I think we could safely say I’m not a natural vegan. But, and I know this is a cliche, my best friend is and I wanted to bake her something this weekend when I visited. So I turned to the internet to research veganizing recipes and I remembered about the new big thing in vegan circles: aquafaba.
It turns out that someone discovered you could use the water from a tin of chickpeas to create a vegan substitute for egg whites. You simply whisk them into an emulsion and use them exactly the same way as you’d use actual eggs. Easy peasy, although probably not at all fodmap friendly seeing as all those pesky galacto-oligosaccharides reside in the water of tinned pulses.
But veganism and my brand of fodmaps are massively incompatible we probably don’t need to dwell on that. And anyway hazelnuts aren’t fodmap friendly so let’s just concentrate on cooking for other people today shall we?
These are a popular Christmas cookie in Germany and are basically a hazelnut macaroon known as Nussmakronen there. They make a fantastic wheat and gluten free festive treat and a change from the almonds that gluten and wheat free people are obligated to eat in all baked goods it seems.
Sainsbury’s sells ready ground hazelnuts which work well here or you can blitz them yourself if you have a strong enough blender to not make hazelnut butter. I’ve made them with egg whites and now with the aquafaba and the only difference I noticed was that my aquafaba batter was looser in texture because a whole tin’s worth of chickpea liquor makes the equivalent of five egg whites when I needed three.
But otherwise these are the quickest cookies to make that I whipped my batch up at 10pm on a Friday night and was still in bed by 11pm. In fact they probably took less time than taking my make up off…
German Hazelnut Christmas Cookies (makes 18 big ‘uns or 26 smaller ones)
- half a tin of chickpea water (I forgot to measure in mls) or 3 egg whites
- 250g icing sugar
- 250g ground hazelnuts
- 1 teaspoon ground cinnamon
- pinch salt
- 18-26 whole hazelnuts (for topping the cookies)
Beat your chickpea water with an electric whisk. I was amazed to see how fast it started to resemble egg whites, whipping into a pillowy white mix within a minute. I beat mine for about 4 minutes as I wasn’t sure how meringue like it would get.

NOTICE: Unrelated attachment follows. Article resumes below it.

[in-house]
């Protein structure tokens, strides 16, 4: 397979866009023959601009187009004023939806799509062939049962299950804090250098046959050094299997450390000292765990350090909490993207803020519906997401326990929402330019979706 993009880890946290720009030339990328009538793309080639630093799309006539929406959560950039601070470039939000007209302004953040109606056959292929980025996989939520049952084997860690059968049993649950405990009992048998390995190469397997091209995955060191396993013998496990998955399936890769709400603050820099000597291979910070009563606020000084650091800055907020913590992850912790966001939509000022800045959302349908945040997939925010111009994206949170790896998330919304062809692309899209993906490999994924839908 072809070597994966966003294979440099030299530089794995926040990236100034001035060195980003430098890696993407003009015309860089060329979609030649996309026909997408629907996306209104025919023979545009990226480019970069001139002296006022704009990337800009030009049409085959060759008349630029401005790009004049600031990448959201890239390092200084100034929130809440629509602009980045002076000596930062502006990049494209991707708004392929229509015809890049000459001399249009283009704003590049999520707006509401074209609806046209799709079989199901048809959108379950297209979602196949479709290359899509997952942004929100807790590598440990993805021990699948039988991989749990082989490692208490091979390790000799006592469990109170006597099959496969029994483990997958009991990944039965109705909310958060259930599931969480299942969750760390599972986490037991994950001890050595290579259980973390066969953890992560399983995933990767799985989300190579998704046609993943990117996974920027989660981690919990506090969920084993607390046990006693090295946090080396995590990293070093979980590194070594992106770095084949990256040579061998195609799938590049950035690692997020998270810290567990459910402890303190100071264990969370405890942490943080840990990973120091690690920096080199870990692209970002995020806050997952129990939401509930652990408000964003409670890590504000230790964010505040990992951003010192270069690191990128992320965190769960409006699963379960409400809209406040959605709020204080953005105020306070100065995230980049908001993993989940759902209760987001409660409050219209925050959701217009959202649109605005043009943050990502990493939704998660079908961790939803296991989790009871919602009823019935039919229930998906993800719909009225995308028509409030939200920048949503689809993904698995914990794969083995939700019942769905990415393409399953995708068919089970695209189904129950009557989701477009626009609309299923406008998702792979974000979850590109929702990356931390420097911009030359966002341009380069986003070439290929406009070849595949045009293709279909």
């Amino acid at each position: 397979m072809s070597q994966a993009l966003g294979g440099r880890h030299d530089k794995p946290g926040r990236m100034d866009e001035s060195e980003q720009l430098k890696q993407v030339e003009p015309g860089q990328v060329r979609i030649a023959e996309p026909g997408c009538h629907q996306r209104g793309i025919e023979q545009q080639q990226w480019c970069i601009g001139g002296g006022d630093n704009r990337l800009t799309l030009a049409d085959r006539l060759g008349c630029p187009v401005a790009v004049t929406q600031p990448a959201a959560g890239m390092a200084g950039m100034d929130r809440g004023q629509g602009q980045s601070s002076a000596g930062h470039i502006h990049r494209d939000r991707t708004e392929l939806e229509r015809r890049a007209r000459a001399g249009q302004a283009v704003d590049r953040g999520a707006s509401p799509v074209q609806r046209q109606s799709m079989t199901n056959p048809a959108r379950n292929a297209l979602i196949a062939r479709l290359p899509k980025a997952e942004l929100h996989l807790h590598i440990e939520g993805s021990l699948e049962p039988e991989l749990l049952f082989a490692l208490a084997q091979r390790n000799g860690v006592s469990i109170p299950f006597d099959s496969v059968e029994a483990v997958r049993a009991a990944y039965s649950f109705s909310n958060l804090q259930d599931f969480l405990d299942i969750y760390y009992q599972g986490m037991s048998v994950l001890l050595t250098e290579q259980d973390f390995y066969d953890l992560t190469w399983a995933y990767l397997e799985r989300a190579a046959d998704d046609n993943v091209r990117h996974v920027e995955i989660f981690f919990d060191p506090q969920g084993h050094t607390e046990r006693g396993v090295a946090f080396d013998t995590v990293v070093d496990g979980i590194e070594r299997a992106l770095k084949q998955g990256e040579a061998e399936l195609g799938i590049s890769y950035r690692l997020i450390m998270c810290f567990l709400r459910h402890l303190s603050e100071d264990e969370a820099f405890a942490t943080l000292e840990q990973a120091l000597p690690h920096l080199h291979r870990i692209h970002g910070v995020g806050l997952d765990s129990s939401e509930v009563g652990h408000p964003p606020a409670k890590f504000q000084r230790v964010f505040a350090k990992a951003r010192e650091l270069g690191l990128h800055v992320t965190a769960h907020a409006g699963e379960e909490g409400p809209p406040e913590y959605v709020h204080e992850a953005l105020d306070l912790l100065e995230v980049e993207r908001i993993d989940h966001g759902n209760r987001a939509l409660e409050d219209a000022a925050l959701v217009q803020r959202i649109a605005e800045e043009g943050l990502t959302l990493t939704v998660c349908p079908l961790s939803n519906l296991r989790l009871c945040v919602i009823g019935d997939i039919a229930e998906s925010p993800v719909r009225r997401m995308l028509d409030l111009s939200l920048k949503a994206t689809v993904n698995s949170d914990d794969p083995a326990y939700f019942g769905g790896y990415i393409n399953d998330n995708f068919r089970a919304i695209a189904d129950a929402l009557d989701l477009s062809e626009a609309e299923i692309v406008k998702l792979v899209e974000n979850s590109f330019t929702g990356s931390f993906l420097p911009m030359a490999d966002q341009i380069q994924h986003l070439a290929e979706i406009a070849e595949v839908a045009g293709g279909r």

I then added the icing sugar a third at a time, beating for about 30 seconds in between. The aquafaba wasn’t quite as stiff as egg white meringue usually is but I think as I was using the whole tin’s worth of liquid, my sugar proportions were wrong and tweaking it solved the issue.
Fold the ground hazelnuts and the cinnamon and the salt into the aquafaba making sure you don’t beat the air out of it all. It should be light and fluffy but quite thick in texture. I made each cookie a dessertspoonful of batter and placed them on a lined baking tray with room to spread.
Place a whole hazelnut on top of each cookie and bake them in 175C oven for 13-15 minutes for the smaller cookies and 17-20 minutes if they are larger. Take them out of the oven as soon as the edges start to brown as you want them to still be soft and sticky in texture rather than baked crisp.
Allow them to cool on the baking tray or they bend and stick to the tray. I left mine for about 20 minutes before I lifted them off and onto a rack to cool completely. But handily one stuck to the tray in a slightly malformed fashion and allowed me to snaffle a mouthful.
There was no chickpea taste and the cookies were gooey and sticky and chewy and nutty and the amount of willpower it took me to stop at one mouthful needs it own festival to acknowledge it please. These are so damned good that my vegan friend went silent during the first one, refused to share the second, hid the rest from her partner and asked for the recipe. I think she liked them…